The Hungarian artist László Moholy-Nagy was one of the most influential thinkers, designers and art educators of the first half of the twentieth century. His experimentation with light, space and form generated international attention. Among those impressed by Moholy-Nagy’s work was Walter Gropius, German architect and founder of the Bauhaus School, who made Moholy-Nagy one of the youngest instructors in the history of the Bauhaus. In his time at the Bauhaus, Moholy-Nagy utilized multi-disciplinary art practices to revolutionize abstract artistic media.
This documentary by John Halas in 1990 playfully highlights the prolific career of Moholy-Nagythrough archive footage, photographs and animations. The film outlines his career beginning with his early explorations with light and photography, all the way to his appointment to the “New Bauhaus” in Chicago 1937 by Gropius.
As one of the early twentieth century’s most forward thinkers, Moholy-Nagy practiced his sensory education through fine art, photography, sculpture, graphic design and architecture. He experimented with the photogram; the process of exposing light-sensitive paper with objects laid upon it. Perhaps his most enduring achievement is the construction of the “Lichtrequisit einer elektrischen Bühne” (Light Prop for an Electric Stage, completed 1930), a device with moving parts meant to have light projected through it in order to create mobile light reflections and shadows on nearby surfaces.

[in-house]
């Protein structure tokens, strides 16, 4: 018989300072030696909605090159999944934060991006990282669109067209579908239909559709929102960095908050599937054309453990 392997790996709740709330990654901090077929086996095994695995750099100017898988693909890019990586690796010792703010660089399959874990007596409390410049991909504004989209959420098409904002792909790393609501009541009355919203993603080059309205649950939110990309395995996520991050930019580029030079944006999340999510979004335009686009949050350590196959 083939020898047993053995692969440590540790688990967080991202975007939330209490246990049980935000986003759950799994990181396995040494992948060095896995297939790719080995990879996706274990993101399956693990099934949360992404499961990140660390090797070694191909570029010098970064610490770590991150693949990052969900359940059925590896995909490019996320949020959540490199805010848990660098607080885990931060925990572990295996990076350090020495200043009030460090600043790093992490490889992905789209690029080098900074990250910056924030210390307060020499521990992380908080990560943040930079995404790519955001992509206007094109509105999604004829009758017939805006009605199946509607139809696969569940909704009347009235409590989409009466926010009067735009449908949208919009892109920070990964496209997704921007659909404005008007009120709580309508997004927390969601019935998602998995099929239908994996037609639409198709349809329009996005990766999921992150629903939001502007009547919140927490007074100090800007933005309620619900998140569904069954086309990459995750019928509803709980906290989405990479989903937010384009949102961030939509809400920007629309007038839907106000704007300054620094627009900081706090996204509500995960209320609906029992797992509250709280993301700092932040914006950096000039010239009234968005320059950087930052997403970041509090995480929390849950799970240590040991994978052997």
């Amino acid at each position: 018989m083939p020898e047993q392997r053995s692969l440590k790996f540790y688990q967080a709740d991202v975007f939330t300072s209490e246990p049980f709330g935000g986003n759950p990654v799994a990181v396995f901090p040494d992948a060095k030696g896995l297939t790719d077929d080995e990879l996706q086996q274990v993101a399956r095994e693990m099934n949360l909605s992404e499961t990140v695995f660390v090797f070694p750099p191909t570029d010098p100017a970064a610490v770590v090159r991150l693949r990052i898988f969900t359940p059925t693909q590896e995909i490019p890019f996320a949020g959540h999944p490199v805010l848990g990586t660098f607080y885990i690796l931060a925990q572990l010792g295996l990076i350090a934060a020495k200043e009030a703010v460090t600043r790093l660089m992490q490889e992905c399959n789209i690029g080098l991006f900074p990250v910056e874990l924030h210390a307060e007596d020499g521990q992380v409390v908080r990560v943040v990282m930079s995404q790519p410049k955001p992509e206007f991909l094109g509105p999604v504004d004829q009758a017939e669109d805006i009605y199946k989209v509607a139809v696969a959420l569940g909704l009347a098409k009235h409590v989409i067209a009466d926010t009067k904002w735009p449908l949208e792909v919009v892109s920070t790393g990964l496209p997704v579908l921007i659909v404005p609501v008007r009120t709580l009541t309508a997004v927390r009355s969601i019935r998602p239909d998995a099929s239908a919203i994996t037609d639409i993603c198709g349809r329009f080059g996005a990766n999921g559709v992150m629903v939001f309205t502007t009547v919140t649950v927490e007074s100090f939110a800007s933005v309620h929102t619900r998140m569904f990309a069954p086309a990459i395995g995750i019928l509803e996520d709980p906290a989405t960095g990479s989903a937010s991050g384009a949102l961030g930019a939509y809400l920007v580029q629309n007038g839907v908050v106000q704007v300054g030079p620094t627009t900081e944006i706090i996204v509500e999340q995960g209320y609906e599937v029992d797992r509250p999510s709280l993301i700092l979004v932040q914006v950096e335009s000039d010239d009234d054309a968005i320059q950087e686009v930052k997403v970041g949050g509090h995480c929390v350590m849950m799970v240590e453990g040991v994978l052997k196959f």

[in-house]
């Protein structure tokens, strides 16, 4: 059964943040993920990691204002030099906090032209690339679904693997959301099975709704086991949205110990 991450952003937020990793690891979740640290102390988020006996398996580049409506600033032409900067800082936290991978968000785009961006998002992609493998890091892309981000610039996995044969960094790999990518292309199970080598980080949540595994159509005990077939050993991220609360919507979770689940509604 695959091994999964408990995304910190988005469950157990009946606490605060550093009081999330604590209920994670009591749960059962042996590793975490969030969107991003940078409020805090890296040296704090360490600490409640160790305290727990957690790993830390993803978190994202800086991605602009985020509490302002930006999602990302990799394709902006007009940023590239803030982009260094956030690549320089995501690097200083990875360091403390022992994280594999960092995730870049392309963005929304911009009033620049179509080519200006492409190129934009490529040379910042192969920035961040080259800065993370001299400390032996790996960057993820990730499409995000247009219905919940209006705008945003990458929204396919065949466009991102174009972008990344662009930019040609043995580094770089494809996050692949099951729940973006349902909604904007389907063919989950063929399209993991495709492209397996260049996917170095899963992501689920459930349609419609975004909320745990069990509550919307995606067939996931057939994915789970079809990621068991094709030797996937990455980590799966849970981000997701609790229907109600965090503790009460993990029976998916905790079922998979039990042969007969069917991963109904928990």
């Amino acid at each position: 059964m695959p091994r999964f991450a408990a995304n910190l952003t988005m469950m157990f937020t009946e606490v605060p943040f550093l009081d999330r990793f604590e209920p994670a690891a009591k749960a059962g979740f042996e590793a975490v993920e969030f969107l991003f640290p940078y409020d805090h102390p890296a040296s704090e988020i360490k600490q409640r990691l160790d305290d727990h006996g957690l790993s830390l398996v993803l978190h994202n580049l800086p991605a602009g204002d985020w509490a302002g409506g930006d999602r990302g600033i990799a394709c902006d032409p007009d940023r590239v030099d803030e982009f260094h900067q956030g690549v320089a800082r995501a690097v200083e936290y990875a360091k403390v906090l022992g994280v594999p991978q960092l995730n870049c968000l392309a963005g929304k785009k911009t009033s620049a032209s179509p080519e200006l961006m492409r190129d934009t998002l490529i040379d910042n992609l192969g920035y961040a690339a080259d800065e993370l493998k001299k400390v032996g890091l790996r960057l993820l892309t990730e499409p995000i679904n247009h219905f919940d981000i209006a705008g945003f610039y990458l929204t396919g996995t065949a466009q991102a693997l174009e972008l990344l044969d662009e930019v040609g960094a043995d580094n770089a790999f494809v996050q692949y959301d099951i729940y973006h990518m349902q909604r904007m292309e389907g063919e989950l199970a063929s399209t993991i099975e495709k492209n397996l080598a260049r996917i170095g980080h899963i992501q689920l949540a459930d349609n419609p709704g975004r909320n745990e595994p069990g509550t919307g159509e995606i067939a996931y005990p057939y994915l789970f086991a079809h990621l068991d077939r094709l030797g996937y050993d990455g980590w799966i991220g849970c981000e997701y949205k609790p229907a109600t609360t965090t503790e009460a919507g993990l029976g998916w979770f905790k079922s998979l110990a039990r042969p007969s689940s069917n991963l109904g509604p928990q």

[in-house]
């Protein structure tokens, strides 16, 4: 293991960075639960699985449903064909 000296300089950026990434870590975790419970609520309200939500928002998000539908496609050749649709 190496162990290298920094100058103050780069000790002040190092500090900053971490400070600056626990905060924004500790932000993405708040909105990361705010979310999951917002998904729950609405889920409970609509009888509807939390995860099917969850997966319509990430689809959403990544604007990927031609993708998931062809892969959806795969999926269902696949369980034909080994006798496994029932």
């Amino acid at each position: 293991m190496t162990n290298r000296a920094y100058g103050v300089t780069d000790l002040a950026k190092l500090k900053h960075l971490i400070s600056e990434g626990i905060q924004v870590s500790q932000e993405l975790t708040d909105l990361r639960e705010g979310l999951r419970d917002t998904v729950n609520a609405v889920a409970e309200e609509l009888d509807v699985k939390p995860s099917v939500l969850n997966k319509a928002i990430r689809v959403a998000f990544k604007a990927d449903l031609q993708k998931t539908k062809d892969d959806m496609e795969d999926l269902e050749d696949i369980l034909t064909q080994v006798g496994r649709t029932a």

In his time at the Bauhaus, Moholy-Nagy focused on an “education of the senses” and began to think in terms of systems and materiality with respect to art. In this way he helped lay the groundwork for the post World War II digital-media shift in artistic practices. Moholy-Nagy even helped rethink the original Bauhaus typography and logo into the lowercase design still used today.
As a celebration of Moholy-Nagy and his impact on twentieth-century design, Lars Müller and Lars Müller Publishers have announced a reprint of Oliver Botar’s Sensing the Future: Moholy-Nagy, Media and the Arts (2014). You can find out more about the book and Moholy-Nagy’s work from Lars Müller Publishers’ website here.